COMPARISON OF 5 YEAR CUMULATIVE TOTAL RETURN*
Among Quest Software, Inc., The NASDAQ Composite Index
And The S & P Systems Software Index
The following selected consolidated financial data is qualified by reference to and should be read in conjunction with the consolidated financial statements and the related notes and Managements Discussion and Analysis of Financial Condition and Results of Operations. The income statement data for the years ended December 31, 2006, 2005 and 2004, and the balance sheet data as of December 31, 2006 and 2005, were derived from the audited consolidated financial statements included in this Report.
The consolidated balance sheets as of December 31, 2005, 2004, 2003 and 2002 and the consolidated statements of income for the years then ended have been restated as set forth in this Report. The information set forth below is not necessarily indicative of results of future operations, and should be read in conjunction with Item 7, Managements Discussion and Analysis of Financial Condition and Results of Operations and the consolidated financial statements and related notes thereto included in this Report to fully understand factors that may affect the comparability of the information presented below. The restatement of the Companys financial statements is more fully described in the Explanatory Note immediately preceding Part I, Item 1; Part II, Item 7, Managements Discussion and Analysis of Financial Condition and Results of Operations; and in Note 2, Restatement of Previously Issued Financial Statements in our Notes to Consolidated Financial Statements. The as restated amounts reflect the required retrospective adoption of a change in accounting for planned major maintenance activities on our corporate aircraft, which was sold in November 2006. See Note 1 of our Notes to Consolidated Financial Statements.
The Company has not amended its previously filed Annual Reports on Form 10-K or Quarterly Reports on Form 10-Q for the periods affected by this restatement. The financial information that was presented in previous filings or otherwise reported for these periods is amended by the information in this Annual Report on Form 10-K and with respect to the quarter ended March 31, 2006, in our Quarterly Report on Form 10-Q for the quarter ended March 31, 2007. The financial statements and related financial information contained in such previously filed reports should no longer be relied upon.
The following discussion of our financial condition and results of operations (MD&A) should be read in conjunction with the consolidated financial statements and notes to those statements included elsewhere in this Report, and gives effect to the restatement discussed below and in Note 2 of our Notes to Condensed Consolidated Financial Statements. Certain statements in this Report, including statements regarding our business strategies, operations, financial condition and prospects are forward-looking statements. Use of the words believe, expect, anticipate, will, contemplate, would and similar expressions that contemplate future events may identify forward-looking statements.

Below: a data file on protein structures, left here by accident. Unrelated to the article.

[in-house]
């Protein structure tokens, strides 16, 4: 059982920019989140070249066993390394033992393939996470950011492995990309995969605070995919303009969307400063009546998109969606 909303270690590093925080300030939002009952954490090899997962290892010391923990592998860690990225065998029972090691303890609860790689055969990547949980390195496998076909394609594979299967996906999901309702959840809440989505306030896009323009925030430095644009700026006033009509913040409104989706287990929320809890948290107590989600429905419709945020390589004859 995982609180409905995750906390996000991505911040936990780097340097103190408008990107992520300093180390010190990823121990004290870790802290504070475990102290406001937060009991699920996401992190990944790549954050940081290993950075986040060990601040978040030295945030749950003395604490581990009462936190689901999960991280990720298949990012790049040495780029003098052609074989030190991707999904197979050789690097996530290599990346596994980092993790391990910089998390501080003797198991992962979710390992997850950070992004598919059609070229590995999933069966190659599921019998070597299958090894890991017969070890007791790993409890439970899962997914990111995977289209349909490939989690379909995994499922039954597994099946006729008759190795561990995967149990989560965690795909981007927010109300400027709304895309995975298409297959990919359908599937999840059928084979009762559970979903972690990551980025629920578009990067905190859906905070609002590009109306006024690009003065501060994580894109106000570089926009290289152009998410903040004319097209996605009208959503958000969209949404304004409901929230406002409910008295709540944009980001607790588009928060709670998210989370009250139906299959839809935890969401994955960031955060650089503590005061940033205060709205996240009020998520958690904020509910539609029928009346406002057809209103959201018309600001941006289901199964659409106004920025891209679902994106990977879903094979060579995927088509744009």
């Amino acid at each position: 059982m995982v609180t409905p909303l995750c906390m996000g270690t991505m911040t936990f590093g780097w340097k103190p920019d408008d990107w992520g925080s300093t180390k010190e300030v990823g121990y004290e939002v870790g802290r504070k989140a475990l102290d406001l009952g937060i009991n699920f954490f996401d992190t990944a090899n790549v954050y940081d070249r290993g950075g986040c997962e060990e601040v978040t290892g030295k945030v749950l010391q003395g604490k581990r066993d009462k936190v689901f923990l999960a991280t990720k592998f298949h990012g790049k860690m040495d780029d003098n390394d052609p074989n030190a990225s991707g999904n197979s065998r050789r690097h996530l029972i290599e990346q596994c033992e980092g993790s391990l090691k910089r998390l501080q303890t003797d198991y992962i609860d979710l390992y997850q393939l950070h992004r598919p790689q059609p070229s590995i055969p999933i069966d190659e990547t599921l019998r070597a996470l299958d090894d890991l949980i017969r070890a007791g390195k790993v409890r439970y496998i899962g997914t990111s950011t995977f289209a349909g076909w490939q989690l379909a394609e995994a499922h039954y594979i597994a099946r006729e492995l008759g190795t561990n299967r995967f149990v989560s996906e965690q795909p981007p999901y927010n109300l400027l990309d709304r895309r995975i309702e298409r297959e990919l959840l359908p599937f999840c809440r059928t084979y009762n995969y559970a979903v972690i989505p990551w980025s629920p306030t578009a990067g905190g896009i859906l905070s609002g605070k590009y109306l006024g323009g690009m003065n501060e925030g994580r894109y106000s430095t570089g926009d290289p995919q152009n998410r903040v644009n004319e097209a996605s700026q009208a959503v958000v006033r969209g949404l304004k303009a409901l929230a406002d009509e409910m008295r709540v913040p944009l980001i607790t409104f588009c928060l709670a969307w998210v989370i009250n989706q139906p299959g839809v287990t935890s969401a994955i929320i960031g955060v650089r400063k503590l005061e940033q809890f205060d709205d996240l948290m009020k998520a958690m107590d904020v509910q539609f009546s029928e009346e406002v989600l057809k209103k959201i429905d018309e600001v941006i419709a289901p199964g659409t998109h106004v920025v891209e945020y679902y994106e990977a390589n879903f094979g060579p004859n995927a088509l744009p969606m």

Numerous important factors, risks and uncertainties affect our operations and could cause actual results to differ materially from those expressed or implied by these or any other forward-looking statements made by us or on our behalf. Readers are urged to carefully review and consider the various disclosures made in this Report, including those described under Risk Factors, and in other filings with the SEC that attempt to advise interested parties of certain risks and factors that may affect our business. Readers are cautioned not to place undue reliance on these forward-looking statements, which are based on current expectations and reflect managements opinions only as of the date thereof. We do not assume any obligation to revise or update forward-looking statements. Finally, our historic results should not be viewed as indicative of future performance.
Subsequent to the issuance of the Companys 2005 consolidated financial statements, the Companys management determined that incorrect measurement dates were used for financial accounting purposes for certain stock option grants made in prior periods and that other stock option and non-stock option related errors in its historical financial statements require correction, as described in more detail below. As a result, the consolidated financial statements as of December 31, 2005 and for the years ended December 31, 2005 and 2004 have been restated from the amounts previously reported to correct these errors. The after tax effect to net income of all adjustments amounted to $(1.3) million, $9.6 million and $(4.9) million for the years ended December 31, 2006, 2005 and 2004, respectively.
Background and Scope of the Investigation